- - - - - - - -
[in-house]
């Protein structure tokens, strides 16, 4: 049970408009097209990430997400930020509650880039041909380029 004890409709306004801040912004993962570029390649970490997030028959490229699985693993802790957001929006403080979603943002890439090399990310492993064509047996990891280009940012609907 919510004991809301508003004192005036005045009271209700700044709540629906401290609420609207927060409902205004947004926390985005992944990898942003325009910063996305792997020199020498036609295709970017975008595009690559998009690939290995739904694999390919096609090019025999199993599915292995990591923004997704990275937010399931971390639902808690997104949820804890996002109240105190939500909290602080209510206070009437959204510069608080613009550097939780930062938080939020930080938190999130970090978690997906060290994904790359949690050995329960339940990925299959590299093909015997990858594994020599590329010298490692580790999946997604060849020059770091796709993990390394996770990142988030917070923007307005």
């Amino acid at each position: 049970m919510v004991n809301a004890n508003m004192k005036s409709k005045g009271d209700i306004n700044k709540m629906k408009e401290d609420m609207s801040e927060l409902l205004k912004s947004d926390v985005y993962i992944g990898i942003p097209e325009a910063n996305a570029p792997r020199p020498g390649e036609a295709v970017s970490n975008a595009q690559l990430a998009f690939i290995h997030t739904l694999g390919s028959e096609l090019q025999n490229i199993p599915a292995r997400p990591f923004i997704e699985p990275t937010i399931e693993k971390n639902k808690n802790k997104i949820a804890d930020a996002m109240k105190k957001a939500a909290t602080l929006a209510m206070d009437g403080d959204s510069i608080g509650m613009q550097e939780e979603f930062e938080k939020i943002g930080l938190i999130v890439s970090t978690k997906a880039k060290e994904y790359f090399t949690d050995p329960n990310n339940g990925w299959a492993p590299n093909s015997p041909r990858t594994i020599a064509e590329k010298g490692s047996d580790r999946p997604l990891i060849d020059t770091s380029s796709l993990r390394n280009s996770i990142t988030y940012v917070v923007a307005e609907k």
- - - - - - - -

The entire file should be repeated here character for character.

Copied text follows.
[in-house]
């Protein structure tokens, strides 16, 4: 049970408009097209990430997400930020509650880039041909380029 004890409709306004801040912004993962570029390649970490997030028959490229699985693993802790957001929006403080979603943002890439090399990310492993064509047996990891280009940012609907 919510004991809301508003004192005036005045009271209700700044709540629906401290609420609207927060409902205004947004926390985005992944990898942003325009910063996305792997020199020498036609295709970017975008595009690559998009690939290995739904694999390919096609090019025999199993599915292995990591923004997704990275937010399931971390639902808690997104949820804890996002109240105190939500909290602080209510206070009437959204510069608080613009550097939780930062938080939020930080938190999130970090978690997906060290994904790359949690050995329960339940990925299959590299093909015997990858594994020599590329010298490692580790999946997604060849020059770091796709993990390394996770990142988030917070923007307005």
């Amino acid at each position: 049970m919510v004991n809301a004890n508003m004192k005036s409709k005045g009271d209700i306004n700044k709540m629906k408009e401290d609420m609207s801040e927060l409902l205004k912004s947004d926390v985005y993962i992944g990898i942003p097209e325009a910063n996305a570029p792997r020199p020498g390649e036609a295709v970017s970490n975008a595009q690559l990430a998009f690939i290995h997030t739904l694999g390919s028959e096609l090019q025999n490229i199993p599915a292995r997400p990591f923004i997704e699985p990275t937010i399931e693993k971390n639902k808690n802790k997104i949820a804890d930020a996002m109240k105190k957001a939500a909290t602080l929006a209510m206070d009437g403080d959204s510069i608080g509650m613009q550097e939780e979603f930062e938080k939020i943002g930080l938190i999130v890439s970090t978690k997906a880039k060290e994904y790359f090399t949690d050995p329960n990310n339940g990925w299959a492993p590299n093909s015997p041909r990858t594994i020599a064509e590329k010298g490692s047996d580790r999946p997604l990891i060849d020059t770091s380029s796709l993990r390394n280009s996770i990142t988030y940012v917070v923007a307005e609907k």